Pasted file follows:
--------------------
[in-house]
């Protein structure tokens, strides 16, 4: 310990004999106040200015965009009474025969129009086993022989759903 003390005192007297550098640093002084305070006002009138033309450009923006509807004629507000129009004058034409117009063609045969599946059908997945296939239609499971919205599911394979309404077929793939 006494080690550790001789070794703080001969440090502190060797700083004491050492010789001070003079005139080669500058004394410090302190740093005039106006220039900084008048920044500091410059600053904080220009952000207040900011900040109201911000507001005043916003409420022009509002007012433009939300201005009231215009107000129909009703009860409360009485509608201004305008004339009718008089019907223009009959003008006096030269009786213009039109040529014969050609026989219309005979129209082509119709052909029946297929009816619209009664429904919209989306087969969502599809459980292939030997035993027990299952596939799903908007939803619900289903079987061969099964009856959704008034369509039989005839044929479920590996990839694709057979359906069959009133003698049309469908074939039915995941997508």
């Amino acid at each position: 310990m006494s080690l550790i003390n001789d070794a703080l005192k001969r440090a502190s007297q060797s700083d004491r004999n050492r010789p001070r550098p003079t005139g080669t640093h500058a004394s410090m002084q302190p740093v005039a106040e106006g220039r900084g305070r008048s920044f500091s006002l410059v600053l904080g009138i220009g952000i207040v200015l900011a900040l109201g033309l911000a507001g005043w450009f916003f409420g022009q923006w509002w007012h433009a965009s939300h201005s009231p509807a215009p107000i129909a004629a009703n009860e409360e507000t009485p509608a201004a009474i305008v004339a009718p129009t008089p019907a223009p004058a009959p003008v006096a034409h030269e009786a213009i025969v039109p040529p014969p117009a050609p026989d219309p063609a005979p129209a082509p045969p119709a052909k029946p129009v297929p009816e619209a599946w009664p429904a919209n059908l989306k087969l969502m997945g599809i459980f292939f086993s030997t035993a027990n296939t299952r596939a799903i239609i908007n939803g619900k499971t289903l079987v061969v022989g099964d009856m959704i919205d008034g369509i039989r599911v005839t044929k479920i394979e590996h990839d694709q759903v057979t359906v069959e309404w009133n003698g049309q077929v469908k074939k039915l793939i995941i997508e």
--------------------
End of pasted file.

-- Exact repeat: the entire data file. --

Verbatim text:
[in-house]
């Protein structure tokens, strides 16, 4: 310990004999106040200015965009009474025969129009086993022989759903 003390005192007297550098640093002084305070006002009138033309450009923006509807004629507000129009004058034409117009063609045969599946059908997945296939239609499971919205599911394979309404077929793939 006494080690550790001789070794703080001969440090502190060797700083004491050492010789001070003079005139080669500058004394410090302190740093005039106006220039900084008048920044500091410059600053904080220009952000207040900011900040109201911000507001005043916003409420022009509002007012433009939300201005009231215009107000129909009703009860409360009485509608201004305008004339009718008089019907223009009959003008006096030269009786213009039109040529014969050609026989219309005979129209082509119709052909029946297929009816619209009664429904919209989306087969969502599809459980292939030997035993027990299952596939799903908007939803619900289903079987061969099964009856959704008034369509039989005839044929479920590996990839694709057979359906069959009133003698049309469908074939039915995941997508």
């Amino acid at each position: 310990m006494s080690l550790i003390n001789d070794a703080l005192k001969r440090a502190s007297q060797s700083d004491r004999n050492r010789p001070r550098p003079t005139g080669t640093h500058a004394s410090m002084q302190p740093v005039a106040e106006g220039r900084g305070r008048s920044f500091s006002l410059v600053l904080g009138i220009g952000i207040v200015l900011a900040l109201g033309l911000a507001g005043w450009f916003f409420g022009q923006w509002w007012h433009a965009s939300h201005s009231p509807a215009p107000i129909a004629a009703n009860e409360e507000t009485p509608a201004a009474i305008v004339a009718p129009t008089p019907a223009p004058a009959p003008v006096a034409h030269e009786a213009i025969v039109p040529p014969p117009a050609p026989d219309p063609a005979p129209a082509p045969p119709a052909k029946p129009v297929p009816e619209a599946w009664p429904a919209n059908l989306k087969l969502m997945g599809i459980f292939f086993s030997t035993a027990n296939t299952r596939a799903i239609i908007n939803g619900k499971t289903l079987v061969v022989g099964d009856m959704i919205d008034g369509i039989r599911v005839t044929k479920i394979e590996h990839d694709q759903v057979t359906v069959e309404w009133n003698g049309q077929v469908k074939k039915l793939i995941i997508e």